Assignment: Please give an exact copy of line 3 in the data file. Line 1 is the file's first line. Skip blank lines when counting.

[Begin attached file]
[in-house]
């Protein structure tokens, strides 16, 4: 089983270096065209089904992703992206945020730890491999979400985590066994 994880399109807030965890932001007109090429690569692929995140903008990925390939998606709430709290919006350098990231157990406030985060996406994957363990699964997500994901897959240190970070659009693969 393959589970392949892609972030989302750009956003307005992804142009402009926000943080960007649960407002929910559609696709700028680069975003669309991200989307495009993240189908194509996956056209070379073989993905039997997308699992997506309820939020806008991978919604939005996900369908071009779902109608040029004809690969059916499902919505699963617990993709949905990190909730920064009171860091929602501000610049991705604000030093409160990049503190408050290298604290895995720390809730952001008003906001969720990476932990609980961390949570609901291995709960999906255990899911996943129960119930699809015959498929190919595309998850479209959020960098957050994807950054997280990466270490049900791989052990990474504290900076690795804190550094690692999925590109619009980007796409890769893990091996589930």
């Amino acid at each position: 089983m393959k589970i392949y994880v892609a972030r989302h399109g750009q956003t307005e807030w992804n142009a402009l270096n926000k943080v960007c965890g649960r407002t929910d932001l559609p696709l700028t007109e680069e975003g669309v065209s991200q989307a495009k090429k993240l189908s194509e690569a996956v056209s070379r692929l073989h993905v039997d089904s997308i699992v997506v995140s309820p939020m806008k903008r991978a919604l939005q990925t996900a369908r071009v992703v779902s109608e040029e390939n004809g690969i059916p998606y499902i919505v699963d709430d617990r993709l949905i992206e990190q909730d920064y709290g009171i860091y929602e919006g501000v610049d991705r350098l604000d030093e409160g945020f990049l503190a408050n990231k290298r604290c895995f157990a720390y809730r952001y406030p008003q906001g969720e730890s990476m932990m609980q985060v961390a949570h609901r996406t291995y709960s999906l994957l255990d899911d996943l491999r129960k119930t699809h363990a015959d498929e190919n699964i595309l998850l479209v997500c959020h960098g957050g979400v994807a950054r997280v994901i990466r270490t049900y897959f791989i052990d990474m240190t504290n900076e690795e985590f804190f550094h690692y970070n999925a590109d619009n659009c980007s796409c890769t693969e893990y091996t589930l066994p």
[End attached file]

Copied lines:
């Amino acid at each position: 089983m393959k589970i392949y994880v892609a972030r989302h399109g750009q956003t307005e807030w992804n142009a402009l270096n926000k943080v960007c965890g649960r407002t929910d932001l559609p696709l700028t007109e680069e975003g669309v065209s991200q989307a495009k090429k993240l189908s194509e690569a996956v056209s070379r692929l073989h993905v039997d089904s997308i699992v997506v995140s309820p939020m806008k903008r991978a919604l939005q990925t996900a369908r071009v992703v779902s109608e040029e390939n004809g690969i059916p998606y499902i919505v699963d709430d617990r993709l949905i992206e990190q909730d920064y709290g009171i860091y929602e919006g501000v610049d991705r350098l604000d030093e409160g945020f990049l503190a408050n990231k290298r604290c895995f157990a720390y809730r952001y406030p008003q906001g969720e730890s990476m932990m609980q985060v961390a949570h609901r996406t291995y709960s999906l994957l255990d899911d996943l491999r129960k119930t699809h363990a015959d498929e190919n699964i595309l998850l479209v997500c959020h960098g957050g979400v994807a950054r997280v994901i990466r270490t049900y897959f791989i052990d990474m240190t504290n900076e690795e985590f804190f550094h690692y970070n999925a590109d619009n659009c980007s796409c890769t693969e893990y091996t589930l066994p």